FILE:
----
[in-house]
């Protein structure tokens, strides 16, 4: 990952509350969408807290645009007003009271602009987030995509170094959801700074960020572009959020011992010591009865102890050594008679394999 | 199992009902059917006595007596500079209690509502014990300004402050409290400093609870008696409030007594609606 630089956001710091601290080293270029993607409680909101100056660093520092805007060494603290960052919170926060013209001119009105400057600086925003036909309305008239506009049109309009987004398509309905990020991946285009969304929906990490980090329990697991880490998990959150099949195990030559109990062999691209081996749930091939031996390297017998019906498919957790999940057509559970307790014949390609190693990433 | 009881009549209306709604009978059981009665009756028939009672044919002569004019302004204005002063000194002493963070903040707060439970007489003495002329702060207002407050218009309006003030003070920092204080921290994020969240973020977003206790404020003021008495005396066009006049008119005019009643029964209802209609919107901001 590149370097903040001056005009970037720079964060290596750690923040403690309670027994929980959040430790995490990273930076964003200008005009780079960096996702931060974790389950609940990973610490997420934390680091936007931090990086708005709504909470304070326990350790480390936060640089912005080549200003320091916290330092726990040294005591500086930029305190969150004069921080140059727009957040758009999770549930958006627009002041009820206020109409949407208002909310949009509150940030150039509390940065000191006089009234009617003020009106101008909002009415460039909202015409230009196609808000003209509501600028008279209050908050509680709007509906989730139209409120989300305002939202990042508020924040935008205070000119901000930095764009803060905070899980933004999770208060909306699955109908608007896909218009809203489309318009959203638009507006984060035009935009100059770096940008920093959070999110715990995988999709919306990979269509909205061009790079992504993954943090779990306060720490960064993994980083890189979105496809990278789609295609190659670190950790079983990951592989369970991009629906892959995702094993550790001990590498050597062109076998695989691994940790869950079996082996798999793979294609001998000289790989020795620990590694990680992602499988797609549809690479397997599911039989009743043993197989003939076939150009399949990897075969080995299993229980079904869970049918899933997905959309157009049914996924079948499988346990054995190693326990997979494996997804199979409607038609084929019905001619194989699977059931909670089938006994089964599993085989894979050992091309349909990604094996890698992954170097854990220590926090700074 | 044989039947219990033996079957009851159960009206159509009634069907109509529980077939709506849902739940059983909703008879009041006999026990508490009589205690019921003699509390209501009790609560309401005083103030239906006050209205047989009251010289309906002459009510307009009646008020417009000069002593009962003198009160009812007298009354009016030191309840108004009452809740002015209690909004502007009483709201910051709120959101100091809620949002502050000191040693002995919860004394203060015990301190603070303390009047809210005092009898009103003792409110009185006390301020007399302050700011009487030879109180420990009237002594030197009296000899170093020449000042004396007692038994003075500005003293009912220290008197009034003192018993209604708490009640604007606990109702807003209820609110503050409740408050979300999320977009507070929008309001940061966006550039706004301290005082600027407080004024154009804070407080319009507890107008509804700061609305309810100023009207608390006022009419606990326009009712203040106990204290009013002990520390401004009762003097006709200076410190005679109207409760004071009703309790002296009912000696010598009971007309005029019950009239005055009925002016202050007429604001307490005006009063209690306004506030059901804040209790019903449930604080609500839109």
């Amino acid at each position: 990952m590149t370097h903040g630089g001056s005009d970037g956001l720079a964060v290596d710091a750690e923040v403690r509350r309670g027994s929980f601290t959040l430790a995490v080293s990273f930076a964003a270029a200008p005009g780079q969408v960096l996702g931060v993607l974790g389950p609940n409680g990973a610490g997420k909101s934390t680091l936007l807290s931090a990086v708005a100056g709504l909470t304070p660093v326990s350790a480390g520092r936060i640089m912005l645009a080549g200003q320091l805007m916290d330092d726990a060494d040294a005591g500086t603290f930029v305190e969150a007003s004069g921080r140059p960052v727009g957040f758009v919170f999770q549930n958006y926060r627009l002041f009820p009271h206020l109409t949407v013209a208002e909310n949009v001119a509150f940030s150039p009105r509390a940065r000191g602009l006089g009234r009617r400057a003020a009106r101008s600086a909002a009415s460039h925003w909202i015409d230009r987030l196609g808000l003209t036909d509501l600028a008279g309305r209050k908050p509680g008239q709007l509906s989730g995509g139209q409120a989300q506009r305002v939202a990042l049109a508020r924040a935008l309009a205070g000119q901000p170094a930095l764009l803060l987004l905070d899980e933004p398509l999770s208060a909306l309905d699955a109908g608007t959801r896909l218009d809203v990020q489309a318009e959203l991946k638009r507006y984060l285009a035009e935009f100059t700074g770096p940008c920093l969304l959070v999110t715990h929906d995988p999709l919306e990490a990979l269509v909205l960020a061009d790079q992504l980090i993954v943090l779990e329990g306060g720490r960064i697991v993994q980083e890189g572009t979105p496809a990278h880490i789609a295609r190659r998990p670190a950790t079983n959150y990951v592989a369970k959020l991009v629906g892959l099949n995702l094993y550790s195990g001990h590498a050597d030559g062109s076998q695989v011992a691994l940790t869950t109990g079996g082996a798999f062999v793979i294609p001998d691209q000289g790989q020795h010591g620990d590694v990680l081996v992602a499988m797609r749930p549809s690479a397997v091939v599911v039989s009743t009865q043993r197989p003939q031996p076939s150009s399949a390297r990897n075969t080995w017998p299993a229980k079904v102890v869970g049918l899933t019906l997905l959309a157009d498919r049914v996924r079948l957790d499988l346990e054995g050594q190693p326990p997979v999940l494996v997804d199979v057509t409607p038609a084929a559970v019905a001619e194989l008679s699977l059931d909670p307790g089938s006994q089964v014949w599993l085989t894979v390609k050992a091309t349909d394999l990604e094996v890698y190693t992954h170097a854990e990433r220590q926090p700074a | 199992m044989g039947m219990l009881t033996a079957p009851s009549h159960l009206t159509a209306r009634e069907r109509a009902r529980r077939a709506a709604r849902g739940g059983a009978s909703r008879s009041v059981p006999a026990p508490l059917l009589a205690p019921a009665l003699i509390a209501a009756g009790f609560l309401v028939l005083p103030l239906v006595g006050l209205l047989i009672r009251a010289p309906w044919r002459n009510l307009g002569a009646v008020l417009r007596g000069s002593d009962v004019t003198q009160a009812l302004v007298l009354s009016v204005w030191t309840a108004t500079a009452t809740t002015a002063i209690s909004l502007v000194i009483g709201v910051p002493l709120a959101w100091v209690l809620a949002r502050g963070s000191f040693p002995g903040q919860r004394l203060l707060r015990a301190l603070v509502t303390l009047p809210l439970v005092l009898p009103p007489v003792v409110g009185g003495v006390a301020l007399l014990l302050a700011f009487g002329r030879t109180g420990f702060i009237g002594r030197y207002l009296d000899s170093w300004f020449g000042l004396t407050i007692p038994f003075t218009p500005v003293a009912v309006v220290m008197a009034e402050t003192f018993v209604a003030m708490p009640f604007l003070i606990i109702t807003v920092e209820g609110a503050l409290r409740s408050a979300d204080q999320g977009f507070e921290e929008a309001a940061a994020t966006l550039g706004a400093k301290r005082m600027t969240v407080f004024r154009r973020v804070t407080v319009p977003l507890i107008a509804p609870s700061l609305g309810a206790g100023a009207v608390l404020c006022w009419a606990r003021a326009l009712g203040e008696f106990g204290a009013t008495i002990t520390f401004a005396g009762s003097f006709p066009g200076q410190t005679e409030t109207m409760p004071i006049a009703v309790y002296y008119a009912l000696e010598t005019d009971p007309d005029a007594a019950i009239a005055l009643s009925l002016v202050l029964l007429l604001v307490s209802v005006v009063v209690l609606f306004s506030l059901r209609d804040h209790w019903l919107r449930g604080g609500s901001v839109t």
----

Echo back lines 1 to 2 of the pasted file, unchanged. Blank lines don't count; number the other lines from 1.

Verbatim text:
[in-house]
């Protein structure tokens, strides 16, 4: 990952509350969408807290645009007003009271602009987030995509170094959801700074960020572009959020011992010591009865102890050594008679394999 | 199992009902059917006595007596500079209690509502014990300004402050409290400093609870008696409030007594609606 630089956001710091601290080293270029993607409680909101100056660093520092805007060494603290960052919170926060013209001119009105400057600086925003036909309305008239506009049109309009987004398509309905990020991946285009969304929906990490980090329990697991880490998990959150099949195990030559109990062999691209081996749930091939031996390297017998019906498919957790999940057509559970307790014949390609190693990433 | 009881009549209306709604009978059981009665009756028939009672044919002569004019302004204005002063000194002493963070903040707060439970007489003495002329702060207002407050218009309006003030003070920092204080921290994020969240973020977003206790404020003021008495005396066009006049008119005019009643029964209802209609919107901001 590149370097903040001056005009970037720079964060290596750690923040403690309670027994929980959040430790995490990273930076964003200008005009780079960096996702931060974790389950609940990973610490997420934390680091936007931090990086708005709504909470304070326990350790480390936060640089912005080549200003320091916290330092726990040294005591500086930029305190969150004069921080140059727009957040758009999770549930958006627009002041009820206020109409949407208002909310949009509150940030150039509390940065000191006089009234009617003020009106101008909002009415460039909202015409230009196609808000003209509501600028008279209050908050509680709007509906989730139209409120989300305002939202990042508020924040935008205070000119901000930095764009803060905070899980933004999770208060909306699955109908608007896909218009809203489309318009959203638009507006984060035009935009100059770096940008920093959070999110715990995988999709919306990979269509909205061009790079992504993954943090779990306060720490960064993994980083890189979105496809990278789609295609190659670190950790079983990951592989369970991009629906892959995702094993550790001990590498050597062109076998695989691994940790869950079996082996798999793979294609001998000289790989020795620990590694990680992602499988797609549809690479397997599911039989009743043993197989003939076939150009399949990897075969080995299993229980079904869970049918899933997905959309157009049914996924079948499988346990054995190693326990997979494996997804199979409607038609084929019905001619194989699977059931909670089938006994089964599993085989894979050992091309349909990604094996890698992954170097854990220590926090700074 | 044989039947219990033996079957009851159960009206159509009634069907109509529980077939709506849902739940059983909703008879009041006999026990508490009589205690019921003699509390209501009790609560309401005083103030239906006050209205047989009251010289309906002459009510307009009646008020417009000069002593009962003198009160009812007298009354009016030191309840108004009452809740002015209690909004502007009483709201910051709120959101100091809620949002502050000191040693002995919860004394203060015990301190603070303390009047809210005092009898009103003792409110009185006390301020007399302050700011009487030879109180420990009237002594030197009296000899170093020449000042004396007692038994003075500005003293009912220290008197009034003192018993209604708490009640604007606990109702807003209820609110503050409740408050979300999320977009507070929008309001940061966006550039706004301290005082600027407080004024154009804070407080319009507890107008509804700061609305309810100023009207608390006022009419606990326009009712203040106990204290009013002990520390401004009762003097006709200076410190005679109207409760004071009703309790002296009912000696010598009971007309005029019950009239005055009925002016202050007429604001307490005006009063209690306004506030059901804040209790019903449930604080609500839109």